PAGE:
(Bloomberg) — Ford Motor (NYSE:) Co. managed to avoid a strike when it reached a tentative agreement with the United Auto Workers on a U.S. labor contract Wednesday, but suppliers to General Motors Co (NYSE:). are still suffering from the six-week walkout that halted production at more than 30 American factories.
Auto-parts makers’ shares are sliding after reporting lower sales and cutting profit forecasts following the strike at GM that ended Oct. 25 when more than 48,000 workers ratified a new four-year contract.
While Ford’s new UAW pact came together after just three days of talks on economics, the negotiations will be more fraught at Fiat Chrysler Automobiles NV after it agreed to merge with Peugeot-maker PSA Group, creating the world’s fourth largest automaker. Talks were already viewed as more tricky with Fiat Chrysler because it has more younger and temporary workers, whose improved compensation from the GM deal will be costly.
At Ford, the accord includes $6 billion of product investment in U.S. facilities and the creation or retention of more than 8,500 jobs, according to a statement released late Wednesday. The union will meet in Detroit on Friday with hundreds of local leaders to go over the details of the deal. If they approve it, the deal will be put to a vote of Ford’s 55,000 U.S. workers.
The Ford package is expected to follow the basic pattern set in the GM contract, which included lump-sum payments and annual pay increases that lift production wages to $32.32 an hour by 2023.
The longest national strike in nearly a half century at GM will lower the automaker’s earnings this year by about $2.9 billion. Its suppliers are feeling the pain as well.
Auto-parts maker Aptiv Plc on Wednesday reported a $30 million hit to operating income in the third quarter from the GM strike and said it expects to shave $135 million off earnings this year. AK Steel Holding Corp. also cut its profit forecast due in part to the walkout, sending its stock plunging as much as 10% Thursday.
Supplier Delphi Technologies Plc announced an “aggressive four-year cost restructuring program” after reporting “pretty rough numbers” for the third quarter due in part to the strike, Chris McNally, an analyst with Evercore ISI, wrote in a Thursday note to investors.
For ratifying the contract, GM workers are receiving a record $11,000 signing bonus. Ford workers, who didn’t lose wages to a walkout, may not receive as large a payout, analysts say. Four years ago, Ford staff received $10,000 when they ratified the deal. That payment included $1,500 that was pulled forward in profit sharing.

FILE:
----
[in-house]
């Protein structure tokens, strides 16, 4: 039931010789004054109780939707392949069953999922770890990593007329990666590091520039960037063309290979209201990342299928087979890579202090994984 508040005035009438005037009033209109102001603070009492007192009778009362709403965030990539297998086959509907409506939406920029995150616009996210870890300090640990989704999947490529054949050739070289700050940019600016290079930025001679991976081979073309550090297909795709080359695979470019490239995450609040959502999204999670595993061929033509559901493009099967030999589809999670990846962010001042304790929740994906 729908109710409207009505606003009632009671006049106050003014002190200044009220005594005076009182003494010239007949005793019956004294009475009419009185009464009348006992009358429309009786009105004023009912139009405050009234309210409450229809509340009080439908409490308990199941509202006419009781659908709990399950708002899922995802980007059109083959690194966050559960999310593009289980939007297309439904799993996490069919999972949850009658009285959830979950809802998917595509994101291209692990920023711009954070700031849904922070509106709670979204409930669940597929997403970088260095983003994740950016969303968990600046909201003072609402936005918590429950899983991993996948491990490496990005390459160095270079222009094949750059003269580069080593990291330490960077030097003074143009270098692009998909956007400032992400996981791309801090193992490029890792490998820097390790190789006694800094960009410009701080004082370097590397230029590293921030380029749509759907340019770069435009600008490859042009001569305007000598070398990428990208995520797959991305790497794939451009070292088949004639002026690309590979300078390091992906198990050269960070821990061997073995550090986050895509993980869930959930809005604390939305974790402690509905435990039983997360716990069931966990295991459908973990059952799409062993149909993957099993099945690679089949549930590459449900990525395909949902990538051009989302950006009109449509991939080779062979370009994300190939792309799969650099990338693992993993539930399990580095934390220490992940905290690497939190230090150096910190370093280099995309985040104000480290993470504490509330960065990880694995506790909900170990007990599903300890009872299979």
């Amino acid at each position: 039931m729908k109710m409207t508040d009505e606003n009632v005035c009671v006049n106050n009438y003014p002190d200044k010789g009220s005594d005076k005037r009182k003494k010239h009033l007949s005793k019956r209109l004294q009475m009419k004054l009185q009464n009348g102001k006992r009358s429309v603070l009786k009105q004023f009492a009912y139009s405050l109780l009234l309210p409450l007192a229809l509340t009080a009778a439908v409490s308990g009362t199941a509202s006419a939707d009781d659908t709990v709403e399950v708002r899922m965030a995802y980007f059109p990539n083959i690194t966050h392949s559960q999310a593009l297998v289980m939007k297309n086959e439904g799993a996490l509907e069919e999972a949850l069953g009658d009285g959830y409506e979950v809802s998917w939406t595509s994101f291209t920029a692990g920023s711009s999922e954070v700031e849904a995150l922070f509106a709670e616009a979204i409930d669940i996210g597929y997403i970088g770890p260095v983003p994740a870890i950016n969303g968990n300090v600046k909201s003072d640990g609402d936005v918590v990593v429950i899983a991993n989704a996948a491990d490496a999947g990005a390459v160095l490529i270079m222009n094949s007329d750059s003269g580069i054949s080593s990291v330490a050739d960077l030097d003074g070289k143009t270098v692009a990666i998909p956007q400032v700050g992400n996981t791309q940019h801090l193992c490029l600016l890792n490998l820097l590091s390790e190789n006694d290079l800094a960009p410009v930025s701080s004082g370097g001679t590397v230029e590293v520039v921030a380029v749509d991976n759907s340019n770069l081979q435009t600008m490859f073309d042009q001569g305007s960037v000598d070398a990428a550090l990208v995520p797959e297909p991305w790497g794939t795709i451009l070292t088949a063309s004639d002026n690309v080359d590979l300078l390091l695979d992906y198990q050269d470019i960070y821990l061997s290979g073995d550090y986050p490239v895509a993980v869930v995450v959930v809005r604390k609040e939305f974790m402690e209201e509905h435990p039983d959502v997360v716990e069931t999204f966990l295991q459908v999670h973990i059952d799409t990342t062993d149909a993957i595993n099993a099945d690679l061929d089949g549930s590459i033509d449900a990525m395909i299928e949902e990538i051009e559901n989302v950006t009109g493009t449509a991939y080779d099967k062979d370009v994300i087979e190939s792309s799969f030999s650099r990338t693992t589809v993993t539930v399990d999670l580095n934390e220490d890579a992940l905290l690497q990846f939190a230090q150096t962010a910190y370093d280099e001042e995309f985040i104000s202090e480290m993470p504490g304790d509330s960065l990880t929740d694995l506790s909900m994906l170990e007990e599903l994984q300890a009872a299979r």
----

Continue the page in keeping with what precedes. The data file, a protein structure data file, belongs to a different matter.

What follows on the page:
“This was an expensive deal at GM and it’s going to be even more expensive at Ford, depending on what offsets Ford was able to get to tailor it to their needs,” said Kristin Dziczek, vice president of the labor and economics group at the Center for Automotive Research.
Ford shares were little changed at 12:54 p.m. in New York. The stock is down about 7.3% since Oct. 23, when it cut its profit forecast for the year by $500 million.
The new product commitments might include the Bronco sport-utility vehicle that’s scheduled to go into production at a Michigan factory next year. Ford is overhauling its aging lineup with new and redesigned models such as the Explorer SUV and the Lincoln Aviator.
Ford also has said it will spend $11 billion to bring electric vehicles to market, but the union has been concerned that will result in fewer jobs because battery-powered cars are less labor-intensive.
“Pure electric vehicles require 40% fewer hours to assemble the powertrain than internal combustion vehicles,” said Mark Wakefield, head of the automotive practice at consultant AlixPartners. “The automakers and their workers have some difficult EV realities to tackle over the next few years.”
Ford can ill afford a strike. After the company pared its profit forecast, S&P Global Ratings became the second credit grader to cut its rating on the carmaker in as many months. S&P called Ford’s performance “subpar” and outlined risks to Chief Executive Officer Jim Hackett’s $11 billion turnaround plan, including sluggish industry sales and costly emissions standards.
The UAW also had less reason to take a hard-line approach with Ford. Whereas GM was seeking to close several U.S. plants, Ford entered talks having made commitments to invest in electric and self-driving car facilities in Michigan. The company also employs more UAW members than GM or Fiat Chrysler, known as FCA.
“Given Ford did not have plans for U.S. plant closures, the deal was expected to go through quicker,” Arndt Ellinghorst, auto analyst for Evercore ISI, wrote in a note Thursday. “FCA is next in line with a comparatively greater younger/temporary workers than GM or Ford.”
Fiat Chrysler CEO Mike Manley said Thursday that 59% of Chrysler’s U.S. workforce is “in progression,” meaning they are newer workers who are still climbing the wage scale. He said 13% of the company’s American workers are temporary.